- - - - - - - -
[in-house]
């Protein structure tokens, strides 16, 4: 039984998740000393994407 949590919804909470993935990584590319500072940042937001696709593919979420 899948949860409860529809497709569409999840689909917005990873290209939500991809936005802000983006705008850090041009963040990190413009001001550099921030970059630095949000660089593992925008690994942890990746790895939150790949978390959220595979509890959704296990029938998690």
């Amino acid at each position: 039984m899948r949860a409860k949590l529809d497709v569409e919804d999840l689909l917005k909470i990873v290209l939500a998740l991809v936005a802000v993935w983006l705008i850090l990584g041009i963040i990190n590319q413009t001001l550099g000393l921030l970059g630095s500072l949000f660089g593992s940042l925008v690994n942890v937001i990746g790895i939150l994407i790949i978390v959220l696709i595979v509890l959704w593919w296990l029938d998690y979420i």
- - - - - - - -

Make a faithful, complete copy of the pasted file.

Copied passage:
[in-house]
């Protein structure tokens, strides 16, 4: 039984998740000393994407 949590919804909470993935990584590319500072940042937001696709593919979420 899948949860409860529809497709569409999840689909917005990873290209939500991809936005802000983006705008850090041009963040990190413009001001550099921030970059630095949000660089593992925008690994942890990746790895939150790949978390959220595979509890959704296990029938998690």
């Amino acid at each position: 039984m899948r949860a409860k949590l529809d497709v569409e919804d999840l689909l917005k909470i990873v290209l939500a998740l991809v936005a802000v993935w983006l705008i850090l990584g041009i963040i990190n590319q413009t001001l550099g000393l921030l970059g630095s500072l949000f660089g593992s940042l925008v690994n942890v937001i990746g790895i939150l994407i790949i978390v959220l696709i595979v509890l959704w593919w296990l029938d998690y979420i």